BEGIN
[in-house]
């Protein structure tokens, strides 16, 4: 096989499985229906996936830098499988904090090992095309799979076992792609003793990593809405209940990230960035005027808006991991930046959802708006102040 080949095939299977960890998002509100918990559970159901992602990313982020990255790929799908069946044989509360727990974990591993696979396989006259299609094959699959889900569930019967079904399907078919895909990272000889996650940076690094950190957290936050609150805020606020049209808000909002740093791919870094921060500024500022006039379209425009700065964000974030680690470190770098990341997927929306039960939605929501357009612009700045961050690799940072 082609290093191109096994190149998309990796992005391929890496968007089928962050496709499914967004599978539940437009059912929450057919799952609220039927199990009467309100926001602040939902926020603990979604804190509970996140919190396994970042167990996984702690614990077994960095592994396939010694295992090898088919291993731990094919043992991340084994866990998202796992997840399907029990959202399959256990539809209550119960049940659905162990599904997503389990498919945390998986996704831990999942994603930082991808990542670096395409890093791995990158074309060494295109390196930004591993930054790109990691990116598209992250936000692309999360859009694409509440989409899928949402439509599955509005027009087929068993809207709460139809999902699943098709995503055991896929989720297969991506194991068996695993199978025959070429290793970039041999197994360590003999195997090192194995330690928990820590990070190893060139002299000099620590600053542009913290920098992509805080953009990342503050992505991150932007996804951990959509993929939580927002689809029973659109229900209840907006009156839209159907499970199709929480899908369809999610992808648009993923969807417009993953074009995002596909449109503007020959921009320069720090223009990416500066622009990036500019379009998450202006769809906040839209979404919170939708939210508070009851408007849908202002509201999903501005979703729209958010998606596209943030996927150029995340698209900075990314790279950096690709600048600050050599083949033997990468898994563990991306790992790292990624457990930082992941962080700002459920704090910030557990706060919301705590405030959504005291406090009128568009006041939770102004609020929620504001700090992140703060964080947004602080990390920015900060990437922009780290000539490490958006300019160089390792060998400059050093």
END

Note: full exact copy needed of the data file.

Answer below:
[in-house]
């Protein structure tokens, strides 16, 4: 096989499985229906996936830098499988904090090992095309799979076992792609003793990593809405209940990230960035005027808006991991930046959802708006102040 080949095939299977960890998002509100918990559970159901992602990313982020990255790929799908069946044989509360727990974990591993696979396989006259299609094959699959889900569930019967079904399907078919895909990272000889996650940076690094950190957290936050609150805020606020049209808000909002740093791919870094921060500024500022006039379209425009700065964000974030680690470190770098990341997927929306039960939605929501357009612009700045961050690799940072 082609290093191109096994190149998309990796992005391929890496968007089928962050496709499914967004599978539940437009059912929450057919799952609220039927199990009467309100926001602040939902926020603990979604804190509970996140919190396994970042167990996984702690614990077994960095592994396939010694295992090898088919291993731990094919043992991340084994866990998202796992997840399907029990959202399959256990539809209550119960049940659905162990599904997503389990498919945390998986996704831990999942994603930082991808990542670096395409890093791995990158074309060494295109390196930004591993930054790109990691990116598209992250936000692309999360859009694409509440989409899928949402439509599955509005027009087929068993809207709460139809999902699943098709995503055991896929989720297969991506194991068996695993199978025959070429290793970039041999197994360590003999195997090192194995330690928990820590990070190893060139002299000099620590600053542009913290920098992509805080953009990342503050992505991150932007996804951990959509993929939580927002689809029973659109229900209840907006009156839209159907499970199709929480899908369809999610992808648009993923969807417009993953074009995002596909449109503007020959921009320069720090223009990416500066622009990036500019379009998450202006769809906040839209979404919170939708939210508070009851408007849908202002509201999903501005979703729209958010998606596209943030996927150029995340698209900075990314790279950096690709600048600050050599083949033997990468898994563990991306790992790292990624457990930082992941962080700002459920704090910030557990706060919301705590405030959504005291406090009128568009006041939770102004609020929620504001700090992140703060964080947004602080990390920015900060990437922009780290000539490490958006300019160089390792060998400059050093």